--

    Andrew

    • Marked as answer by westprogram1 Saturday, August 31, 2013 10:09 PM
    Saturday, August 31, 2013 9:59 PM
  • So both have all or almost all the same capabilities, but different languages. Correct?

    Weston

    correct
    Saturday, August 31, 2013 10:03 PM
  • The main difference between VB and C#.NET is with the developer in architecting solutions.

    The VB developer doesn't know about the topics in the link as opposed to C# developers that know it or have a good knowledge of it. 

    http://www.dofactory.com/framework/framework.aspx

    Being a coder monkey is one thing, but they pay the big dollars if one knows how to architect solutions.

    Saturday, August 31, 2013 10:17 PM
  • My 2 cents:

    In the latest version of VB.Net, a well written VB program compiles to almost identical IL code as a well written C# program.  This wasn't the case with VB.Net 2002 and 2003.  There are a few small differences in the two languages: http://msdn.microsoft.com/en-us/library/czz35az4(v=vs.100).aspx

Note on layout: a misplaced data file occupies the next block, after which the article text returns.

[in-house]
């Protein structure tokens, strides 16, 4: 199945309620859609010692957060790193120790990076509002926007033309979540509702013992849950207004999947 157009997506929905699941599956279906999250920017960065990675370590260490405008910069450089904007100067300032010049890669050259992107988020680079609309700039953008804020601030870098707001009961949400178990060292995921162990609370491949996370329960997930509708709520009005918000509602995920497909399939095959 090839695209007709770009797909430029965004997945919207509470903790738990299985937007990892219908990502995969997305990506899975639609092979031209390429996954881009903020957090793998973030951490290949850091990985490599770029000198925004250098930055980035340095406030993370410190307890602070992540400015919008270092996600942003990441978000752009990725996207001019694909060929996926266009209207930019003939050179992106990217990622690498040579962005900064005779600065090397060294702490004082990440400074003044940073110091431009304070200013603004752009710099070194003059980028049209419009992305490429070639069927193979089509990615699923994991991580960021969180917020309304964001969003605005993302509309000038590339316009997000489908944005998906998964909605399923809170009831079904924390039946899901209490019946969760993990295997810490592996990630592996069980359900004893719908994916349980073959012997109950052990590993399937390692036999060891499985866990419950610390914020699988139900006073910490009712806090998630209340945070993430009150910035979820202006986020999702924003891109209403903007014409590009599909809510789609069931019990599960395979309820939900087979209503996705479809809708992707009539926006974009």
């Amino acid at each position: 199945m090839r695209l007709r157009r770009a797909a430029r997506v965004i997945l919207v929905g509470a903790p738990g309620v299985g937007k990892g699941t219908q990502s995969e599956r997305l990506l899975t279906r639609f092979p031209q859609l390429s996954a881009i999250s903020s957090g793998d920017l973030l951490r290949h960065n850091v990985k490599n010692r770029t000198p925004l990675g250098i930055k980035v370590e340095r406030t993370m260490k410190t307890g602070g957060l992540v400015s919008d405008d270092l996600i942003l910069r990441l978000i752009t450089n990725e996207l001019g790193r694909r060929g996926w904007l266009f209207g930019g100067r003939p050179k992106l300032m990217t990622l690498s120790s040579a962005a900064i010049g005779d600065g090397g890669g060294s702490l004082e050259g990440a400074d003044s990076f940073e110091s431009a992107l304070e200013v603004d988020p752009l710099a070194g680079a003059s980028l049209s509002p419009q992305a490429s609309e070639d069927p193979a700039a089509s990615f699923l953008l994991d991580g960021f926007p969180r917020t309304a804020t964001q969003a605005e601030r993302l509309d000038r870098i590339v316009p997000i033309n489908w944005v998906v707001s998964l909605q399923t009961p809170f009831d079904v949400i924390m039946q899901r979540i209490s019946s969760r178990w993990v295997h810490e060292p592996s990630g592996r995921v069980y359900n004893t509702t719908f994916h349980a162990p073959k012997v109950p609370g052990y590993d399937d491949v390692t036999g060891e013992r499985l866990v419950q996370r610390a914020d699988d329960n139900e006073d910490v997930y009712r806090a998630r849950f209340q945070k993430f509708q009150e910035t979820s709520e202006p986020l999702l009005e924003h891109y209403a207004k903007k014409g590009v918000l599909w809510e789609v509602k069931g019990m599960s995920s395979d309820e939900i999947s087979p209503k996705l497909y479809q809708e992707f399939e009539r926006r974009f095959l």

In the real world, C# programmers tend to make more money because most C# programmers came from C++ which is an object oriented language.  Most vb.net programmers started with vb6 which is not an object oriented language. As time goes on, this will go away, since new programmers start with one of object oriented languages in .Net.

    I have coded in both C# and VB.Net and I prefer VB.Net simply because the braces drive me blind.


    The difference between genius and stupidity is that genius has its limits.

    Saturday, August 31, 2013 11:24 PM
  • I found this difference:

    I'll appreciate if someone can explain me the cause... :-)